Each of the Toy Story movies seems to improve on its predecessor.
The first one implied, perhaps unintentionally, that a toy’s “real life” takes place when it is not being played with. Playtimes are inconvenient interruptions during which toys must play dead. The negativity of being handled by humans is reinforced by the fact that much more screen time is given to the toys being abused by Sid than being loved by Andy. The argument that the relative absence of Andy is a necessary consequence of these early digital animators’ hesitance to show humans due to technological limitations is belied by the quantity of Sid’s scenes.
The second film provided a mild corrective by criticising the adult pathology of collecting toys without taking them out of the box, and claimed (in word if not deed) that toys are meant to be played with rather than kept pristine. But this assertion was not really backed up with screen time.
This third film has finally paid off the claims of the second film and fully corrected the first movie’s distorted picture of the Double Life of Being a Toy. The opening sequence exquisitely shows us, for the first time in these films (it shocks me that it took 15 years), what toy life is like in the imagination of a child during playtime. The revelation — totally revolutionary for the Toy Story films — is that the adventures toys have when they are being played with far surpass the adventures we have seen them have in their so-called real life when humans aren’t looking.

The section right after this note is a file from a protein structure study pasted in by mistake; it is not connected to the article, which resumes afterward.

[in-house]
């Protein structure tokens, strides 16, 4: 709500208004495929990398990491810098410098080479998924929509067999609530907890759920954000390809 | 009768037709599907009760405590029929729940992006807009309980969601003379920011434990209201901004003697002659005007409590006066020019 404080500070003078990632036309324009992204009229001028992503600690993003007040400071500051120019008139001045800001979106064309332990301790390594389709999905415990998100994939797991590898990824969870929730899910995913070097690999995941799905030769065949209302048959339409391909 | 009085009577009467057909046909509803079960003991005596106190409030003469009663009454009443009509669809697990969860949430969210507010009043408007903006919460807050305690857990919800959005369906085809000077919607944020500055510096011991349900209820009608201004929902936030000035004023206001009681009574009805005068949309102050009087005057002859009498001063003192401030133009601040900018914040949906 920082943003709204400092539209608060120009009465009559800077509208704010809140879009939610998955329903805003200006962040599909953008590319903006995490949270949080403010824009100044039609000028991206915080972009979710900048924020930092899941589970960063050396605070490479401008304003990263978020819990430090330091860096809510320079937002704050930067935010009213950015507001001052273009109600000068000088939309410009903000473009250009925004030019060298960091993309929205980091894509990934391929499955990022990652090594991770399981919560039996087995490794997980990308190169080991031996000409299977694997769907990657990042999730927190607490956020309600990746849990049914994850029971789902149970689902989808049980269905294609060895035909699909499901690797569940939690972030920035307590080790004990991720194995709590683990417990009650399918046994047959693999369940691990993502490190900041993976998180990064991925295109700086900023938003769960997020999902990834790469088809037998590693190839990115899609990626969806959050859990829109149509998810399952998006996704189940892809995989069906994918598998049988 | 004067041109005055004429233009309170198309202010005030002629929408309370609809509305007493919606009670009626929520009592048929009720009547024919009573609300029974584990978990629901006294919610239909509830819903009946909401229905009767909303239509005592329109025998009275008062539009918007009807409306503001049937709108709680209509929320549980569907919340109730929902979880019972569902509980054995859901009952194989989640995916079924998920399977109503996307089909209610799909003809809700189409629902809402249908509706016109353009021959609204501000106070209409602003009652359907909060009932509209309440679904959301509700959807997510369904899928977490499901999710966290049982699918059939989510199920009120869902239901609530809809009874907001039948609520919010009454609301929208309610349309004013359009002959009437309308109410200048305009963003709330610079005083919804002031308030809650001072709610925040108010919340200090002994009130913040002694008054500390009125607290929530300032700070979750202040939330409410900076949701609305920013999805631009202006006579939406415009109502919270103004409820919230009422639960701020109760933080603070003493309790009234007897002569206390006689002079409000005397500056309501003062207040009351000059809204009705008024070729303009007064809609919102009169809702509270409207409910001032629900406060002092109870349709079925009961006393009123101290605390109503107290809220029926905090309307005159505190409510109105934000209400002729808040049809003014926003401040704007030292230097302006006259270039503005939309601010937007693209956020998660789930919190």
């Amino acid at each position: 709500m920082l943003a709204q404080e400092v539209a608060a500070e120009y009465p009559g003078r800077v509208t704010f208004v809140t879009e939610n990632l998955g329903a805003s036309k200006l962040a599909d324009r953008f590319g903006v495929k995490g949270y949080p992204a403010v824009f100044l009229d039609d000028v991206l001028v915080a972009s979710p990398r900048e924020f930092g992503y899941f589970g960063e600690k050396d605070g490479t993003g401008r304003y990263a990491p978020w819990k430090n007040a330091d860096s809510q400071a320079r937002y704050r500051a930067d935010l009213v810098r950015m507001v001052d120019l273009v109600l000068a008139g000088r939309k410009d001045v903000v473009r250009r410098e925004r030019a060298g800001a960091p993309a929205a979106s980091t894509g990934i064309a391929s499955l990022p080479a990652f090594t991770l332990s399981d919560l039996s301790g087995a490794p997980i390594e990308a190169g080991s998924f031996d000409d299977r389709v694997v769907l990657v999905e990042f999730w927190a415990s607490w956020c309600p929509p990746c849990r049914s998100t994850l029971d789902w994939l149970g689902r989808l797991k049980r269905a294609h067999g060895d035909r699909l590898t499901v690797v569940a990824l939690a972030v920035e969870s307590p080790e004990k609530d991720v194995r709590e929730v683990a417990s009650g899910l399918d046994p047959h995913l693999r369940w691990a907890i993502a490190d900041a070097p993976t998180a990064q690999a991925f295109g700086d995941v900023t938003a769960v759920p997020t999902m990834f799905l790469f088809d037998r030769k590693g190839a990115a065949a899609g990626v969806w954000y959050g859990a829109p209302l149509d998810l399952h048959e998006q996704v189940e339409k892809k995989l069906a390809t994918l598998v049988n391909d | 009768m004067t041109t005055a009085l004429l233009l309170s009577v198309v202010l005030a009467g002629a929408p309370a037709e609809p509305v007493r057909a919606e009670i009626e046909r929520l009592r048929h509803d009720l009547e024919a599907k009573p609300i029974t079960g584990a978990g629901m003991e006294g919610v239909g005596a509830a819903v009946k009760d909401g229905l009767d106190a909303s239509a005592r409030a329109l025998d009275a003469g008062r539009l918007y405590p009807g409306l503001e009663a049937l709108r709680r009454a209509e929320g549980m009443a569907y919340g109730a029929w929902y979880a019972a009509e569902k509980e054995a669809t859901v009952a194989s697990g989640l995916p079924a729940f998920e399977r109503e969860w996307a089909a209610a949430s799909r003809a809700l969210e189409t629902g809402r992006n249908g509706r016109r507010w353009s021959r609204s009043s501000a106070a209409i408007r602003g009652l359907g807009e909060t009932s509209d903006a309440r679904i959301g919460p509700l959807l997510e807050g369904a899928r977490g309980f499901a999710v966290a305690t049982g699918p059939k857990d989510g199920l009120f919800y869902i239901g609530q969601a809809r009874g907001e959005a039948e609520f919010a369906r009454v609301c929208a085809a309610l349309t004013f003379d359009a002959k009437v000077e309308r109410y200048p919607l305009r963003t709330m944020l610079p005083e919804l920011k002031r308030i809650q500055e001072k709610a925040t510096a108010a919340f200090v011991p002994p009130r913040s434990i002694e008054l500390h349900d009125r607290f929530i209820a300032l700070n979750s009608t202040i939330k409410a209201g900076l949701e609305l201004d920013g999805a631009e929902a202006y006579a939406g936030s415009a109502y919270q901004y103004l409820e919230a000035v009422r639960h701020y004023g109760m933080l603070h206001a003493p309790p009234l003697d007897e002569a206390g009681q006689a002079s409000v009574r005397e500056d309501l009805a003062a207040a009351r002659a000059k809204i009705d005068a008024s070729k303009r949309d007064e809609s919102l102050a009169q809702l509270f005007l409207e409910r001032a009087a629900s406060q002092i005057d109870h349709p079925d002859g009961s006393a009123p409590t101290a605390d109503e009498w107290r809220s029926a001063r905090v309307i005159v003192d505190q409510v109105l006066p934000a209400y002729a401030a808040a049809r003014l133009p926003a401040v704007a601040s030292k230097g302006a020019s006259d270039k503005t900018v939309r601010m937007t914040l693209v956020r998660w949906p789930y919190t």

The rest of the movie is motivated by a confession that the toys seemed to forget, or not yet realize, in the first movie: that a toy’s chief end is to be loyal to his owner and be enjoyed BY him forever. Part of the film’s penance for the franchise’s past sins is its introduction of the Anti-Sid, a young girl who is the ideal player with toys because she has the best imagination of any child in the neighborhood.
If the film’s early camcorder biography of Andy’s relationship with his toys feels like a feeble encore of the similar montage that began Up, don’t be disappointed if it doesn’t jerk your tears like it did in Pixar’s previous film. In Toy Story 3 the tearjerking tour de force for a final sequence that is one of the most beautiful Acts of Grace ever depicted on film. It’s making me cry right now in this library just thinking about it so I’m going to quit writing about it. Just see the movie.